I was adopted when I was 7 years old. At the time, I didn’t feel the need to hide this from any of my classmates. After all, it would have been pretty difficult to cover up, especially when I came in one day with a new name. But as I have gotten older, I have become more selective with who I have told. This was because whenever I did open up to people about it, I would become bombarded with questions, which were mercilessly thrown at me to attempt to answer.
I totally get it. Adoption is a foreign topic for most people, and people that haven’t gone through the process are entitled to be intrigued. But, there’s a line. A line that is nearly always crossed when my adoption is brought up in conversation.
The questions that I get asked don’t seem to end, they go on and on, getting more personal and more invasive with every mumbled response I give. My main problem is that I’m too polite to tell people to back off when they get too intrusive. Granted, I’m happy to talk about it. After all, my adoption is a huge part of my life and it’s shaped the person I’ve become today – but after 30 solid minutes of someone badgering me for information, anyone would have had enough.
So, if you ever meet an adopted person, here’s the questions we would rather not hear.
“Why don’t you look like your parents?”
This question seems shockingly stupid, and really it is. However, the reality is, I have had to try and think up a decent reply to this question more times than I can remember.
“Do you miss your real parents?”
A popular phrase for people to use when they talk to me about being adopted is ‘real parents.’ *Enter massive sigh here*. This question, really, implies that my adoptive parents aren’t my ‘real’ parents, but last time I checked, they are? My adoptive parents have brought me up, seen me succeed and picked me up when I’ve failed, just because we aren’t biologically related, does that not make them my ‘real parents?’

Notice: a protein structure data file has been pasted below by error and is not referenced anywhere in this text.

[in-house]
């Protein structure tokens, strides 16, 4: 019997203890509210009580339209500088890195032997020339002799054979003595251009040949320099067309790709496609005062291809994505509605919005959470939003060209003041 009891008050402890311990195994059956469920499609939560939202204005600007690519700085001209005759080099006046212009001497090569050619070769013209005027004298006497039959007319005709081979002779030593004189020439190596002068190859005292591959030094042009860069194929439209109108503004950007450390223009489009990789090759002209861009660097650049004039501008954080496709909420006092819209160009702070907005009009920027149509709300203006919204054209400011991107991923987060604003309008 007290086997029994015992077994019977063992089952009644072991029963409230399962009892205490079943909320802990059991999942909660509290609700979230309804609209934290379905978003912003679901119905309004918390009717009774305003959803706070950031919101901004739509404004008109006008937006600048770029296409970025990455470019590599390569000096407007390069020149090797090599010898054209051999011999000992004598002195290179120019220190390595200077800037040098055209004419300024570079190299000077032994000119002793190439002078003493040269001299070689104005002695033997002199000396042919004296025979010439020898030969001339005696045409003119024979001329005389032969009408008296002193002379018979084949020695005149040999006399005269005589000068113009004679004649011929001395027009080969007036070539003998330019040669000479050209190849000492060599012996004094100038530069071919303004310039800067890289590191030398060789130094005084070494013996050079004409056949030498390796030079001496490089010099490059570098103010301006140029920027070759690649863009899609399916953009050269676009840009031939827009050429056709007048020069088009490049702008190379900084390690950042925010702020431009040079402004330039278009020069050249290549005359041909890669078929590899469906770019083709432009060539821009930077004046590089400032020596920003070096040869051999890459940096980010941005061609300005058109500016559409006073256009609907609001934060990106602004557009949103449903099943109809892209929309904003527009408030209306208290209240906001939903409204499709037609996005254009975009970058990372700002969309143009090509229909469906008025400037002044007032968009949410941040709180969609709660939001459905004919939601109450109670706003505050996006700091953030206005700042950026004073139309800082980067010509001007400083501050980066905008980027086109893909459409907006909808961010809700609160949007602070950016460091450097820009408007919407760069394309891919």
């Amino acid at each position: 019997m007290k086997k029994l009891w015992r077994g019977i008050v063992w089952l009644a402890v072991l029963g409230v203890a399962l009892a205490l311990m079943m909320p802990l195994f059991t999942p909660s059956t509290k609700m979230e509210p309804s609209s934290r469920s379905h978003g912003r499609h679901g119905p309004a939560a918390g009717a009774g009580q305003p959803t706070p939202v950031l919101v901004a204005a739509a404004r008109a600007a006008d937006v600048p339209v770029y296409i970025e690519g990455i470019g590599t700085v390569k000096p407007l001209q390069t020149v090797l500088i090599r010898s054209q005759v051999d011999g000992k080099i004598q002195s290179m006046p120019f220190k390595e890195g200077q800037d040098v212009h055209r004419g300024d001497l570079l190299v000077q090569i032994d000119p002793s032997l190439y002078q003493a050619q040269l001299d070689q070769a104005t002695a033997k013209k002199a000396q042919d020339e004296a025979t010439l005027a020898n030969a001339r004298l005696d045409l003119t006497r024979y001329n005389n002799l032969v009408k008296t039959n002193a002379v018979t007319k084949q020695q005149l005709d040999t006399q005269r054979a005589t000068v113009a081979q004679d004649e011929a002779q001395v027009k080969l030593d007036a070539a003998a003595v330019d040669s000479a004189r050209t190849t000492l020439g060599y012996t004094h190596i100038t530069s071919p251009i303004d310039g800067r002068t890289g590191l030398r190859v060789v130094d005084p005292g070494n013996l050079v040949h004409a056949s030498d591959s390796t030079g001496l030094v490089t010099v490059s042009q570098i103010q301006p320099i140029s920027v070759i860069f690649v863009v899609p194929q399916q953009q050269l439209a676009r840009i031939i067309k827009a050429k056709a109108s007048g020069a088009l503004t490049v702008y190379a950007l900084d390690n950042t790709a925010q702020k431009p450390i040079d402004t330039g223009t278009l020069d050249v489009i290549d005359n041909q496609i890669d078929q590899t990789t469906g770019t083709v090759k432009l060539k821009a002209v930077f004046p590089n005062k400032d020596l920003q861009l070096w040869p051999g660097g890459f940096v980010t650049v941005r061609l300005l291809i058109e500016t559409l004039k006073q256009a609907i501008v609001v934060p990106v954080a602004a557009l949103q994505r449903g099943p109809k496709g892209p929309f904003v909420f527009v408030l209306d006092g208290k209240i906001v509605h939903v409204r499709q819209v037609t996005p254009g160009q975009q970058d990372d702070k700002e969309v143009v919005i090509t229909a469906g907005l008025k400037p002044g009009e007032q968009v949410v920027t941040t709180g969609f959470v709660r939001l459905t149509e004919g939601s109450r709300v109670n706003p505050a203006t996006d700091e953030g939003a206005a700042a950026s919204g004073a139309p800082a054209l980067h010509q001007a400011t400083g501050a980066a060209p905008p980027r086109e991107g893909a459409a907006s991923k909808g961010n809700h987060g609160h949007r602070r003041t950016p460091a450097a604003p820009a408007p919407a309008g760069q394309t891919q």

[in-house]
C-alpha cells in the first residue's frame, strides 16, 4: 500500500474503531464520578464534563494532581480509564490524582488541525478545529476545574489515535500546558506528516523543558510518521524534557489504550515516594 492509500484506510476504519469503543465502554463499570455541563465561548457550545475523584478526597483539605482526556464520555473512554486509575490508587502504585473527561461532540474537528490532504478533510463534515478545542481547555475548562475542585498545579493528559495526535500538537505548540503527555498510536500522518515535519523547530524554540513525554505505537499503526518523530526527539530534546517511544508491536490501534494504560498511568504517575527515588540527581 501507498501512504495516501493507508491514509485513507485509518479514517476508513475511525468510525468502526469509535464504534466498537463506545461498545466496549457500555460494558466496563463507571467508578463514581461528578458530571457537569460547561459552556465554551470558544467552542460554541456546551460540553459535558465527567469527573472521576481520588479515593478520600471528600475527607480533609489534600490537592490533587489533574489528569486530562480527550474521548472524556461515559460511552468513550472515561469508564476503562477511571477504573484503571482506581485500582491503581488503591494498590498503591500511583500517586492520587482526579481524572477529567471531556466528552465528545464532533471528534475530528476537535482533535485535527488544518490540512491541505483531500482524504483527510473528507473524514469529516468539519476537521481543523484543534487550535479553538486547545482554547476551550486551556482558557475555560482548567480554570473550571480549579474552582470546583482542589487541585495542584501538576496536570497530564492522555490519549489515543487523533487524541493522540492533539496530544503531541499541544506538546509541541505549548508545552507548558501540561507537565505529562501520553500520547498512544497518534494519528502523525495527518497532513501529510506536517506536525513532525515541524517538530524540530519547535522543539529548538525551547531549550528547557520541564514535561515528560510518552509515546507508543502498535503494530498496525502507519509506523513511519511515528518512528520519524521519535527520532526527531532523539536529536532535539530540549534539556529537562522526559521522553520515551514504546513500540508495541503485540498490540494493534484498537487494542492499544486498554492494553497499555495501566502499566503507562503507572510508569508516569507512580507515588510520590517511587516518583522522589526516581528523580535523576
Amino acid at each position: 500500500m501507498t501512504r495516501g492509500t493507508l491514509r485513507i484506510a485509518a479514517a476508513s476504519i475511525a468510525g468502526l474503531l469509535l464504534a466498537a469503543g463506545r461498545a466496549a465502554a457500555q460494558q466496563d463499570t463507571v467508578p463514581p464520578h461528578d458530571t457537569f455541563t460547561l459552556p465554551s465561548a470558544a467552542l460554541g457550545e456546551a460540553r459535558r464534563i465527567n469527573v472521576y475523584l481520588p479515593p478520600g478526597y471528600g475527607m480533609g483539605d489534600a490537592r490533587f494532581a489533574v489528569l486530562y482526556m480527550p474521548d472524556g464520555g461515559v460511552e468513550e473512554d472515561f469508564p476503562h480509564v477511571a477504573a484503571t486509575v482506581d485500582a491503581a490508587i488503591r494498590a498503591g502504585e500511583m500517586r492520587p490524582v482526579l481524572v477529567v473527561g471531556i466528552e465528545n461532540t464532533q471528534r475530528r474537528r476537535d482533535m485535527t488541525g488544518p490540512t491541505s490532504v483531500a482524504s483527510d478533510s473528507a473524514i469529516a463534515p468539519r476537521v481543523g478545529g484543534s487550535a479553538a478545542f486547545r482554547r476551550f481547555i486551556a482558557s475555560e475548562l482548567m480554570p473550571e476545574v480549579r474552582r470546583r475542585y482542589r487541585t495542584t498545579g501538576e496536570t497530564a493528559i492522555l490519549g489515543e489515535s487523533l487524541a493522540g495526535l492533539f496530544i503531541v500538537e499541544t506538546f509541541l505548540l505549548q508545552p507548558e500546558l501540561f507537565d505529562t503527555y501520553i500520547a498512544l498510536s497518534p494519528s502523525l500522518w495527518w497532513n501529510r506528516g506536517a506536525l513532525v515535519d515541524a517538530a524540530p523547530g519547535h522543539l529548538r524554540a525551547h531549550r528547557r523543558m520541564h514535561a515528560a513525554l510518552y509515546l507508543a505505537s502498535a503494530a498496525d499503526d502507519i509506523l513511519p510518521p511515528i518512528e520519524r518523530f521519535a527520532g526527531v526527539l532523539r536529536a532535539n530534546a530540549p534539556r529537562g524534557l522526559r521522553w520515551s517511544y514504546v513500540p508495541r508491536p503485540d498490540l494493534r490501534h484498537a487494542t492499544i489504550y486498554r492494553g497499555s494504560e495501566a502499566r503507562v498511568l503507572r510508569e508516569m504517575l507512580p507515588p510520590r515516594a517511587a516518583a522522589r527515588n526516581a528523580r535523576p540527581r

“How come you’re so normal for an adopted kid?”
We have the countless TV dramas, films and books on how messed up adopted children end up becoming to thank for this beauty of a question. Really, this is quite simply, insulting to ask. But also, what is ‘normal?’ Is anybody, or any family for that matter, 100% ‘normal?’
“Why don’t you want to meet your biological parents?”
Adoption can be a sticky process, and even though many stories are different, adoption is never really easy for any of the parties involved. Therefore, there could be countless reasons why an individual doesn’t want or cannot meet their biological parents. It’s best not to bring it up.
“Is this your boyfriend/girlfriend?” or “Is this your dad/mum?”
There’s nothing weirder than having your sibling mistaken as either your significance other or as one of your parents – and having to nervously laugh it out.
“You’re adopted? I’m so sorry.”
Now the question is not even the issue with this one. It’s the added bit on the end. It still baffles me why some people apologise to me for being adopted.
“Do you wish you could go back?”
I wish I could go back in time and avoid this conversation like the plague, yes. But in all seriousness, what does this mean? Go back where? The womb?
“You parents really love you like you’re their own, you know that don’t you?”
Am I not their ‘own?’ Do families really just have to be biological? This question insinuates that because I’m adopted, I’m not my parents ‘own’ and therefore, even though they may love me, I might be treated differently.
“Do you have anything in your family medical history we should know about?”
OK so this is pretty unavoidable and it is usually the doctor asking it, but it does get boring having to try and muster up a response, especially, if like me, you have no idea about your family medical history.
“I bet you get asked these questions all the time, don’t you?”
One word; YES.